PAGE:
Keywords: loss aversion, behavioral biases, constitutional design, voting, bargaining, voting power, EU Council of Ministers
    JEL: D03 D81 D72 C78
    Date: 2019
  16. By: Battaglini, Marco; Patacchini, Eleonora; Rainone, Edoardo
    Abstract: We present a model of the U.S. Congress in which social connections among Congress members are endogenous and matter for their legislative activity. We propose a novel equilibrium concept for the network formation game that allows for a sharp characterization of equilibrium behavior and that yields a unique prediction under testable conditions. While the equilibrium is characterized by a large number of nonlinear equations, we show that the model can be structurally estimated by an appropriately designed Approximate Bayesian Computation method. Estimating the model using data from the 109th to 113th U.S. Congresses, we show that social connections are important for legislators' productivities and we identify some of the key determinants of social centralities in Congress.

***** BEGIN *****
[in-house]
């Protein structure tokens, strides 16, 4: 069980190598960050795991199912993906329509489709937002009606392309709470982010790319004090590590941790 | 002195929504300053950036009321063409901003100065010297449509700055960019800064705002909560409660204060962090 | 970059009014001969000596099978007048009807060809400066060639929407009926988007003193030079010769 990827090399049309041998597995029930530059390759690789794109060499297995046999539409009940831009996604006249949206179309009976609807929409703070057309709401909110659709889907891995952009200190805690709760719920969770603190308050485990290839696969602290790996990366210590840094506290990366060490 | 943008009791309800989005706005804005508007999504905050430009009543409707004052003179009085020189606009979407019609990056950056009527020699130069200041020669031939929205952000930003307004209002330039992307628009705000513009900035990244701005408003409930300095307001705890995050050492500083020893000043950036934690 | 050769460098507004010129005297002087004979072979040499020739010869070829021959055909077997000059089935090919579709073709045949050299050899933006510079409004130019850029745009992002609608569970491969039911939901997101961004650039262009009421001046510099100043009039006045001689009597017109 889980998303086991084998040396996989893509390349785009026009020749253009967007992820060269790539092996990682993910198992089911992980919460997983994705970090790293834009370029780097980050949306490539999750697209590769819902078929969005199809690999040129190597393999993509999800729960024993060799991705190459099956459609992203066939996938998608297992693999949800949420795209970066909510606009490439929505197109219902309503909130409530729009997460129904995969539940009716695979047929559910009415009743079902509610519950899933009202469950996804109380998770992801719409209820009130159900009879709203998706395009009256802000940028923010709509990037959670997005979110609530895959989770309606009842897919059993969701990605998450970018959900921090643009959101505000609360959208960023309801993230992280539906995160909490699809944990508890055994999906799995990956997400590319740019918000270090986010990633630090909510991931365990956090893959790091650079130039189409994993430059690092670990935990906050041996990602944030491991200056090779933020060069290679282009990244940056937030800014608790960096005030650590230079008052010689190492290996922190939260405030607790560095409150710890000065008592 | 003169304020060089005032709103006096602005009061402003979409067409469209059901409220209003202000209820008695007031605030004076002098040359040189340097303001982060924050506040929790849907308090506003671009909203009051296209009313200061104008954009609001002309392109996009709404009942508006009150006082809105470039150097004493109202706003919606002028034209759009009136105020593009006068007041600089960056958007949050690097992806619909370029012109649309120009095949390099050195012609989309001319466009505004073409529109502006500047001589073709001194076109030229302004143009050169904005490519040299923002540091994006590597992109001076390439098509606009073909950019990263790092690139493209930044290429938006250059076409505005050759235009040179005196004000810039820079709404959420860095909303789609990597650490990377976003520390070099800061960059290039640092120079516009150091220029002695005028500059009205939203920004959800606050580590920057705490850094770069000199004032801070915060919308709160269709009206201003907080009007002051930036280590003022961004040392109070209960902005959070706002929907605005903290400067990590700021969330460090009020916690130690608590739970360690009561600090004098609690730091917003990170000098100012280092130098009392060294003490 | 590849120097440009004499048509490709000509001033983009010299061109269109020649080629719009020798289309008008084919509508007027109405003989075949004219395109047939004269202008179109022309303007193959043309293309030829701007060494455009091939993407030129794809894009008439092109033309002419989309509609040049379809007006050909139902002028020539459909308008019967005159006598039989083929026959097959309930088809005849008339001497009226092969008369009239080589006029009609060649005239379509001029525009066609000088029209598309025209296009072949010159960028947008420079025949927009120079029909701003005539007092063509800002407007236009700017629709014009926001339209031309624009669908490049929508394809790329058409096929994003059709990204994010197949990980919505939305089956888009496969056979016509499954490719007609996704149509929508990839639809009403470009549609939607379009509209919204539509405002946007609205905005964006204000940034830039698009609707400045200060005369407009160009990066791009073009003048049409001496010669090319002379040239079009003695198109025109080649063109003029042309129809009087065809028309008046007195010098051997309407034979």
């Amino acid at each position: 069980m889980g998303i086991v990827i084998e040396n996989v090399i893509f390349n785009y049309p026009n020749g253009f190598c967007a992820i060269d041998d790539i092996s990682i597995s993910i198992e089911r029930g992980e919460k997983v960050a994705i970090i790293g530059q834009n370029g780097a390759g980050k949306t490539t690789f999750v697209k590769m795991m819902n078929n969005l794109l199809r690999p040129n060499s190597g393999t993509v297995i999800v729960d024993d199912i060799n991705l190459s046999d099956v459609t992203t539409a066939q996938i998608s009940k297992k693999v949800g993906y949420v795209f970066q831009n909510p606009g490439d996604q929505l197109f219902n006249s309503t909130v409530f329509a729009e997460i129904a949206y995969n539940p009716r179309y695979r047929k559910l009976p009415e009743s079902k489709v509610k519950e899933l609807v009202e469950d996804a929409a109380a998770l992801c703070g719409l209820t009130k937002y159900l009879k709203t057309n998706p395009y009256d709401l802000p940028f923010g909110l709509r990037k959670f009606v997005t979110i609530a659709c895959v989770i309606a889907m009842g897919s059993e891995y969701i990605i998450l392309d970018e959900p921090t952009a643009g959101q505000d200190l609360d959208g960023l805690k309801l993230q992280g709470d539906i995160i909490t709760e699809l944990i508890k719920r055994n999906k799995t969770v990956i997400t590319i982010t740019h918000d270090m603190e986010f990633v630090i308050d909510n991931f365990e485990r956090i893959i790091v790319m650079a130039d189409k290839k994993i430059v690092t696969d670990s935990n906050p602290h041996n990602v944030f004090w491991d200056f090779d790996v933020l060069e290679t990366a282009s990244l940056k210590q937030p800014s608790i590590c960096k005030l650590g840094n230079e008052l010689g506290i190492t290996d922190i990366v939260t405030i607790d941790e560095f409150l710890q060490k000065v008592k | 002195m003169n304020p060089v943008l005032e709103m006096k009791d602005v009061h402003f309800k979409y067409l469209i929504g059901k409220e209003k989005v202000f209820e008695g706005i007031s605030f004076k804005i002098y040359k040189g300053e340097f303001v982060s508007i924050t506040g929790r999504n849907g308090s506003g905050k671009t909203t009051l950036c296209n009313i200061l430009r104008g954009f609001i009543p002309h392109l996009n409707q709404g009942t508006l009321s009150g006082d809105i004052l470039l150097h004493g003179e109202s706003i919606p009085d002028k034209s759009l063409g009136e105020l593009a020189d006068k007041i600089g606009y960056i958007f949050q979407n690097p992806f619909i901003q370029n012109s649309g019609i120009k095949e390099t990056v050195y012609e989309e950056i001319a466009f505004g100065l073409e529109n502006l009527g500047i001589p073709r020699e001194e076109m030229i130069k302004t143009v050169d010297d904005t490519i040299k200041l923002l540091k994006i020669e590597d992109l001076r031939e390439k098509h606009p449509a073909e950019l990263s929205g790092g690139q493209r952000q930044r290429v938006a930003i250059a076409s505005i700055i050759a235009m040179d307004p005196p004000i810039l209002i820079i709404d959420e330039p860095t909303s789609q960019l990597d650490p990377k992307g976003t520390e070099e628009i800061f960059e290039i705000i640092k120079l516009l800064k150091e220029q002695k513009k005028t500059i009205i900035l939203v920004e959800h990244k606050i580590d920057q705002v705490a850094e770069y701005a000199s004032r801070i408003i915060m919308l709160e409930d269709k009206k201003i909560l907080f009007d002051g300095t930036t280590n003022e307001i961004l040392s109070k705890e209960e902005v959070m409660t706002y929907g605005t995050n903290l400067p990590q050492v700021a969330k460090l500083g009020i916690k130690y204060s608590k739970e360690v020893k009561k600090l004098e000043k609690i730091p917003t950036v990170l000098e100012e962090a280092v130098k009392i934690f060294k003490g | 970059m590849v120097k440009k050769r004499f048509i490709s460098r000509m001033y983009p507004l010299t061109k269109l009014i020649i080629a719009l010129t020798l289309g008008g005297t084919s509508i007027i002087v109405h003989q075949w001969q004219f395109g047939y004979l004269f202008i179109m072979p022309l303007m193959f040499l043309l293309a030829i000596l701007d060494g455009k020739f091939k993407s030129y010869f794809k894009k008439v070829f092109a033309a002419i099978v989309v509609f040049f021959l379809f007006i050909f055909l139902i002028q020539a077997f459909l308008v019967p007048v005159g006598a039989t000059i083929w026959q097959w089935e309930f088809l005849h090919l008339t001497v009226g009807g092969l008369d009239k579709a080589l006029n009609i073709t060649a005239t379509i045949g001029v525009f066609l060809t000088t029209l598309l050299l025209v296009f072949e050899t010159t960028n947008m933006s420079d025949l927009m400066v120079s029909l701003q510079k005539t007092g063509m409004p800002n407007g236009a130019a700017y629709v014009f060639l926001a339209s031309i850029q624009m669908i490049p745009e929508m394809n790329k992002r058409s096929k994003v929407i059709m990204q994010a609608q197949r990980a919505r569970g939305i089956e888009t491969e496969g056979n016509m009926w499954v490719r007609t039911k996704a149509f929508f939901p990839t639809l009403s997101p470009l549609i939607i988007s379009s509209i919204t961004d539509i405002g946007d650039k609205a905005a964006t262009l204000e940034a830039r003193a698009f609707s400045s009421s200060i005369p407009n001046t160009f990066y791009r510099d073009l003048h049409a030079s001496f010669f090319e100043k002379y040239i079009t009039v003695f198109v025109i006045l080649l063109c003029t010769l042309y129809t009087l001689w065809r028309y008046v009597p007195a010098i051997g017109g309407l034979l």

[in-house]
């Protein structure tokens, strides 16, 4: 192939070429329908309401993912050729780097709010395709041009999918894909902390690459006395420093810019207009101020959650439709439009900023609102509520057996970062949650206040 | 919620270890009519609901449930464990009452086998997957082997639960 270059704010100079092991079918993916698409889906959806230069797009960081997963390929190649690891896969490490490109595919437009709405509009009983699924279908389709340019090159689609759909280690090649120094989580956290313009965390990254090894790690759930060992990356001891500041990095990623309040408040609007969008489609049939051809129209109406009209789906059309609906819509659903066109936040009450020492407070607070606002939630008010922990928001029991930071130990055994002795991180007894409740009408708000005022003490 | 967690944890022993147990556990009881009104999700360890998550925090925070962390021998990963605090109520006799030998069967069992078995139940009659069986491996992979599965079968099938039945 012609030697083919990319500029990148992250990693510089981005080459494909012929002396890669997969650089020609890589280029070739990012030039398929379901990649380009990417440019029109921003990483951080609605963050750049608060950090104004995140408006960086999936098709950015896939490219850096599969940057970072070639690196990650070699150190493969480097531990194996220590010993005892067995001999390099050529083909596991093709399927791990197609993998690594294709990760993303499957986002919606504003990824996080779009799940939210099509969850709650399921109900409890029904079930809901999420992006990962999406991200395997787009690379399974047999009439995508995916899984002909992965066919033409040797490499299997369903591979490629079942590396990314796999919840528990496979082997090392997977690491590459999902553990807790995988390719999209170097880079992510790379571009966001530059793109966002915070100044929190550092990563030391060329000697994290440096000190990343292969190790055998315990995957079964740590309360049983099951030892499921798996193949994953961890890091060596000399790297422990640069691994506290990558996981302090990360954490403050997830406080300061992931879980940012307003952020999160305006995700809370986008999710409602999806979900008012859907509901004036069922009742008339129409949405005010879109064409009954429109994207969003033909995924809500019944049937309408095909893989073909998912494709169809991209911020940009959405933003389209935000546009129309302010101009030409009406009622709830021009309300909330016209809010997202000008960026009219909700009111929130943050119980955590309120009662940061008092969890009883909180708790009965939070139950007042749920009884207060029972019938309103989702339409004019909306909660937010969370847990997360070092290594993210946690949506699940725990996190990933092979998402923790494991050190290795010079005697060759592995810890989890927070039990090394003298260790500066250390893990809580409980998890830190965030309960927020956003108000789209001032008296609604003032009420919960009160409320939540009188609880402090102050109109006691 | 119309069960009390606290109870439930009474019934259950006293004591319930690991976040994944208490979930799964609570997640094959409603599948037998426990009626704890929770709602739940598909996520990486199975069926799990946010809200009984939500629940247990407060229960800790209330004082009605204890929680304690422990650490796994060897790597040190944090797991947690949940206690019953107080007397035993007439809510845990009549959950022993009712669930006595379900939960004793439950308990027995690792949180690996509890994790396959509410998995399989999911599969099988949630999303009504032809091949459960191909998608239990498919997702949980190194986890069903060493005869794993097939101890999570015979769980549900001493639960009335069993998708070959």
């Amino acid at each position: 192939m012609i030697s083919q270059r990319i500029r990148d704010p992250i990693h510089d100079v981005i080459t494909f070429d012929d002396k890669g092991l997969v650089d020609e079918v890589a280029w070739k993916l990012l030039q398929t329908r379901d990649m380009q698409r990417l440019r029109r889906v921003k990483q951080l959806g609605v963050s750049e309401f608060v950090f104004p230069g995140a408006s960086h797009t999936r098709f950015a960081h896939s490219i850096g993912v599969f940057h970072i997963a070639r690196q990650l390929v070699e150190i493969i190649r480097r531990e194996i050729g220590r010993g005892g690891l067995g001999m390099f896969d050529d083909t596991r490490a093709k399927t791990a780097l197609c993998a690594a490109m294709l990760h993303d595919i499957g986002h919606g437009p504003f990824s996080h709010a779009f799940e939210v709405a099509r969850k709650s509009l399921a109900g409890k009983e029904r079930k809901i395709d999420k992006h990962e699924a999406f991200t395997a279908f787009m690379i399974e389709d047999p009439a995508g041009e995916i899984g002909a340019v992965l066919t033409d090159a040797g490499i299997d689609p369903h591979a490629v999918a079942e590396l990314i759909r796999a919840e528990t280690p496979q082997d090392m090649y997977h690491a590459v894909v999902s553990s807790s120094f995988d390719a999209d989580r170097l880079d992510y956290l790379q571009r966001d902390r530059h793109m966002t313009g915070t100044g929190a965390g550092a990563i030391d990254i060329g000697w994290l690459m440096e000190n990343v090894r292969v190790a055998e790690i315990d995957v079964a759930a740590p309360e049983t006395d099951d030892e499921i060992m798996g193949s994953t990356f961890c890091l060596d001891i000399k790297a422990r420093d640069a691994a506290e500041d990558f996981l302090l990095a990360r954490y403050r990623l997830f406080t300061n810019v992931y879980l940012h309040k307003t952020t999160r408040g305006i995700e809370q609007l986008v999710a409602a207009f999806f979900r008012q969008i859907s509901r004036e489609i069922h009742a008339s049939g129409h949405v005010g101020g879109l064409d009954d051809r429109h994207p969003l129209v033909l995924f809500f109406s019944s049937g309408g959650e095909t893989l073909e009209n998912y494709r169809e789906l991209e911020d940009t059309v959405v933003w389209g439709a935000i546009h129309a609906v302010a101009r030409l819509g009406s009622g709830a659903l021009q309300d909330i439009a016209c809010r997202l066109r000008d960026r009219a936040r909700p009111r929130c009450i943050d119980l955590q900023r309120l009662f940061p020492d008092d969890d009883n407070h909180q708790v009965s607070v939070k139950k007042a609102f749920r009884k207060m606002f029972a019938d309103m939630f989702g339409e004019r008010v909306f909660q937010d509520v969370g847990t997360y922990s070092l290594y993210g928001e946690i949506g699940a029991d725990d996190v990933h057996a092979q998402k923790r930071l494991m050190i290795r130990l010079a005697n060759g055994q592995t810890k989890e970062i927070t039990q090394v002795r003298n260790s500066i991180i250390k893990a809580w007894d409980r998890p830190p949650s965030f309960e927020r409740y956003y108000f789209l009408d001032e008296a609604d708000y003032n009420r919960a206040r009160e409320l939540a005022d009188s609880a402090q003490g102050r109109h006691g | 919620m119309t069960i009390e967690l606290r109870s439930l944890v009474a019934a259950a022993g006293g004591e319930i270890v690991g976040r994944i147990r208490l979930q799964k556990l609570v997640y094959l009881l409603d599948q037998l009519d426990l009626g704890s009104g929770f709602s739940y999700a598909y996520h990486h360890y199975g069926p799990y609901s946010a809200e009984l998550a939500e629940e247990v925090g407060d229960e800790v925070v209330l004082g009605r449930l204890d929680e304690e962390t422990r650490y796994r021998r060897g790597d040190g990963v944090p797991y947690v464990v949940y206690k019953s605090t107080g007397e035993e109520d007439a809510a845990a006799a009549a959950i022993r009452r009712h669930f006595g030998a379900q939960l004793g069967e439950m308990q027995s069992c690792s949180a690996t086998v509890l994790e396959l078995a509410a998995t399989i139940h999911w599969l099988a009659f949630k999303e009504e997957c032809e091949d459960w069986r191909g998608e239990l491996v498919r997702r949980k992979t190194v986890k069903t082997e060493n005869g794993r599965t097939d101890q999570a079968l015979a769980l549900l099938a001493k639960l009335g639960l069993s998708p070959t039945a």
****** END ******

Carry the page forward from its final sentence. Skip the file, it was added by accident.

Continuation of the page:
JEL: D71 D72
    Date: 2019–07